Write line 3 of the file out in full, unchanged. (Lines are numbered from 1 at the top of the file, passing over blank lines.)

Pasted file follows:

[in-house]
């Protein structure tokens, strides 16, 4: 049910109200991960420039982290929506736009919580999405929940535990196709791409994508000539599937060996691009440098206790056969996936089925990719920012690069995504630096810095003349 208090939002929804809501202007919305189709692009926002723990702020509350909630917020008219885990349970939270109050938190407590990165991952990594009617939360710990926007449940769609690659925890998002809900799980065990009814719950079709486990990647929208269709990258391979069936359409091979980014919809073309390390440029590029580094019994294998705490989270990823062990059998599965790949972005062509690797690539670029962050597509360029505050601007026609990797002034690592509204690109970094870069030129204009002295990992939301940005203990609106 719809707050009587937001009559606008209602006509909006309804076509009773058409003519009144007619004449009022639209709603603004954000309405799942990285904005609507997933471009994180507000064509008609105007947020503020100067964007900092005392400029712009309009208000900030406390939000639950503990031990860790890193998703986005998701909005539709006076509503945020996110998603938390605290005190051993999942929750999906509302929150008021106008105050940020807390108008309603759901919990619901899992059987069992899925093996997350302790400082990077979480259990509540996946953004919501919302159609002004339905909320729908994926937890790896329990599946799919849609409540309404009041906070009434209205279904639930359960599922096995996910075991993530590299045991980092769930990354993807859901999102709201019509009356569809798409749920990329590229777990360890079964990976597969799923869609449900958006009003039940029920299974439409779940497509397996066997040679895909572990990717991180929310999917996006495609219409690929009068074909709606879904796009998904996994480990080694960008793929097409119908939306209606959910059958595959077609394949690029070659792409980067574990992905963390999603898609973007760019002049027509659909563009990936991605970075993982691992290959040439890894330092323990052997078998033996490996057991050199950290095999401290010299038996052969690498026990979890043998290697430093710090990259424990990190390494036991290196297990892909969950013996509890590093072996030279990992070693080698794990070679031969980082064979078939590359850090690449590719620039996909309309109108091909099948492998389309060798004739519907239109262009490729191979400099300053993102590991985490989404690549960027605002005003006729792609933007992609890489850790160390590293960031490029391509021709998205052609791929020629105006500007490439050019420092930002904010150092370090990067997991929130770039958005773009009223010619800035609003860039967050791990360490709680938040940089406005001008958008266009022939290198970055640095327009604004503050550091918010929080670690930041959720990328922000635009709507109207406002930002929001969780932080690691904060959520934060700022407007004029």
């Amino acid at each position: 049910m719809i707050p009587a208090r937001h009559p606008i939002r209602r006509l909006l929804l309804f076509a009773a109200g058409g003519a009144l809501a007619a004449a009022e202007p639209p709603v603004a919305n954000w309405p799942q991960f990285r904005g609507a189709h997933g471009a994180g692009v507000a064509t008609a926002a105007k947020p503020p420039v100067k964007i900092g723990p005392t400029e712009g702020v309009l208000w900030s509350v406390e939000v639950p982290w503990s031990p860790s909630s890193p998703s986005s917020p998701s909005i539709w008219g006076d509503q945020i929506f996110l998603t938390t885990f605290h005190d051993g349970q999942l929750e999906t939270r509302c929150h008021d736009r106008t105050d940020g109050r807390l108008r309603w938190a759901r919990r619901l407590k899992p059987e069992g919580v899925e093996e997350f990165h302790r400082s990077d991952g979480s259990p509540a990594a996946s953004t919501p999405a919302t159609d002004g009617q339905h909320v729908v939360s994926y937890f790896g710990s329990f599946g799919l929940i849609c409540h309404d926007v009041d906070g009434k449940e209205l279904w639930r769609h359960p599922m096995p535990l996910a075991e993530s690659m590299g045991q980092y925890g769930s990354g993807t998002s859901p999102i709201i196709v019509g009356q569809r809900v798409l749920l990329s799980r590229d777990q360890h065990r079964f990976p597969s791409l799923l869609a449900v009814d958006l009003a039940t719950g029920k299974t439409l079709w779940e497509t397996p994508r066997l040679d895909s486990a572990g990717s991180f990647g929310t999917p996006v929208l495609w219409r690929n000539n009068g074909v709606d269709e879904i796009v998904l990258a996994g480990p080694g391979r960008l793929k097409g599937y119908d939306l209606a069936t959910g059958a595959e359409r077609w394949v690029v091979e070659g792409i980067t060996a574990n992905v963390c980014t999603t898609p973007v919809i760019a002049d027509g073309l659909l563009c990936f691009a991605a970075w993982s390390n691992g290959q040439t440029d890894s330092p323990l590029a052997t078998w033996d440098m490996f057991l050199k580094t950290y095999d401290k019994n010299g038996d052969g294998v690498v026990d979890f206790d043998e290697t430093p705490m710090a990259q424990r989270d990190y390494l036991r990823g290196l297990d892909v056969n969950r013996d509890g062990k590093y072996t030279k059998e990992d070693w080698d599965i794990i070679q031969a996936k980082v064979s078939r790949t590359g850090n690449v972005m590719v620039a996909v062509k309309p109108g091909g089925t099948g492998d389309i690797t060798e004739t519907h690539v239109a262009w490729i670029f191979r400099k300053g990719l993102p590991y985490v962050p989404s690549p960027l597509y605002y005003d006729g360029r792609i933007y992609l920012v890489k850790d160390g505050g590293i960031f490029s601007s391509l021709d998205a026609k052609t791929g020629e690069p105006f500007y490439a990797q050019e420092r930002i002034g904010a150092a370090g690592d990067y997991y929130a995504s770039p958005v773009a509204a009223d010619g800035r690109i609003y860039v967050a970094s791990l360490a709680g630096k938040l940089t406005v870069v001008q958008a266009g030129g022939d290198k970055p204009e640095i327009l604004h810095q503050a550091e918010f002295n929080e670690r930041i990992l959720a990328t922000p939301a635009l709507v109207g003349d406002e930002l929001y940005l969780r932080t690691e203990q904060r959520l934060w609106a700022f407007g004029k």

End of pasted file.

């Amino acid at each position: 049910m719809i707050p009587a208090r937001h009559p606008i939002r209602r006509l909006l929804l309804f076509a009773a109200g058409g003519a009144l809501a007619a004449a009022e202007p639209p709603v603004a919305n954000w309405p799942q991960f990285r904005g609507a189709h997933g471009a994180g692009v507000a064509t008609a926002a105007k947020p503020p420039v100067k964007i900092g723990p005392t400029e712009g702020v309009l208000w900030s509350v406390e939000v639950p982290w503990s031990p860790s909630s890193p998703s986005s917020p998701s909005i539709w008219g006076d509503q945020i929506f996110l998603t938390t885990f605290h005190d051993g349970q999942l929750e999906t939270r509302c929150h008021d736009r106008t105050d940020g109050r807390l108008r309603w938190a759901r919990r619901l407590k899992p059987e069992g919580v899925e093996e997350f990165h302790r400082s990077d991952g979480s259990p509540a990594a996946s953004t919501p999405a919302t159609d002004g009617q339905h909320v729908v939360s994926y937890f790896g710990s329990f599946g799919l929940i849609c409540h309404d926007v009041d906070g009434k449940e209205l279904w639930r769609h359960p599922m096995p535990l996910a075991e993530s690659m590299g045991q980092y925890g769930s990354g993807t998002s859901p999102i709201i196709v019509g009356q569809r809900v798409l749920l990329s799980r590229d777990q360890h065990r079964f990976p597969s791409l799923l869609a449900v009814d958006l009003a039940t719950g029920k299974t439409l079709w779940e497509t397996p994508r066997l040679d895909s486990a572990g990717s991180f990647g929310t999917p996006v929208l495609w219409r690929n000539n009068g074909v709606d269709e879904i796009v998904l990258a996994g480990p080694g391979r960008l793929k097409g599937y119908d939306l209606a069936t959910g059958a595959e359409r077609w394949v690029v091979e070659g792409i980067t060996a574990n992905v963390c980014t999603t898609p973007v919809i760019a002049d027509g073309l659909l563009c990936f691009a991605a970075w993982s390390n691992g290959q040439t440029d890894s330092p323990l590029a052997t078998w033996d440098m490996f057991l050199k580094t950290y095999d401290k019994n010299g038996d052969g294998v690498v026990d979890f206790d043998e290697t430093p705490m710090a990259q424990r989270d990190y390494l036991r990823g290196l297990d892909v056969n969950r013996d509890g062990k590093y072996t030279k059998e990992d070693w080698d599965i794990i070679q031969a996936k980082v064979s078939r790949t590359g850090n690449v972005m590719v620039a996909v062509k309309p109108g091909g089925t099948g492998d389309i690797t060798e004739t519907h690539v239109a262009w490729i670029f191979r400099k300053g990719l993102p590991y985490v962050p989404s690549p960027l597509y605002y005003d006729g360029r792609i933007y992609l920012v890489k850790d160390g505050g590293i960031f490029s601007s391509l021709d998205a026609k052609t791929g020629e690069p105006f500007y490439a990797q050019e420092r930002i002034g904010a150092a370090g690592d990067y997991y929130a995504s770039p958005v773009a509204a009223d010619g800035r690109i609003y860039v967050a970094s791990l360490a709680g630096k938040l940089t406005v870069v001008q958008a266009g030129g022939d290198k970055p204009e640095i327009l604004h810095q503050a550091e918010f002295n929080e670690r930041i990992l959720a990328t922000p939301a635009l709507v109207g003349d406002e930002l929001y940005l969780r932080t690691e203990q904060r959520l934060w609106a700022f407007g004029k």